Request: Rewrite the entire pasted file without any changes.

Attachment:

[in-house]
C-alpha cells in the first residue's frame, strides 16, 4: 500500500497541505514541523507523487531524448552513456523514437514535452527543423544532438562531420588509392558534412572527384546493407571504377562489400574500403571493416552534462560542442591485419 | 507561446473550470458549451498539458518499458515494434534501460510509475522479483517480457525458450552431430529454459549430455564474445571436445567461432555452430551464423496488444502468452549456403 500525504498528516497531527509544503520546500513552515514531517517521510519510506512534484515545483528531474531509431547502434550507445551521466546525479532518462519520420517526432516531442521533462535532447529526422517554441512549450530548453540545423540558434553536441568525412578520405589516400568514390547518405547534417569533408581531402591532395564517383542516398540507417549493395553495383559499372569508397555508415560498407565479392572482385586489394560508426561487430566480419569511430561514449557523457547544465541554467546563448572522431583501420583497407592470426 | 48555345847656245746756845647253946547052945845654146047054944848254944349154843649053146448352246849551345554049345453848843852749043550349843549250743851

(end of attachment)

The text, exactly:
[in-house]
C-alpha cells in the first residue's frame, strides 16, 4: 500500500497541505514541523507523487531524448552513456523514437514535452527543423544532438562531420588509392558534412572527384546493407571504377562489400574500403571493416552534462560542442591485419 | 507561446473550470458549451498539458518499458515494434534501460510509475522479483517480457525458450552431430529454459549430455564474445571436445567461432555452430551464423496488444502468452549456403 500525504498528516497531527509544503520546500513552515514531517517521510519510506512534484515545483528531474531509431547502434550507445551521466546525479532518462519520420517526432516531442521533462535532447529526422517554441512549450530548453540545423540558434553536441568525412578520405589516400568514390547518405547534417569533408581531402591532395564517383542516398540507417549493395553495383559499372569508397555508415560498407565479392572482385586489394560508426561487430566480419569511430561514449557523457547544465541554467546563448572522431583501420583497407592470426 | 48555345847656245746756845647253946547052945845654146047054944848254944349154843649053146448352246849551345554049345453848843852749043550349843549250743851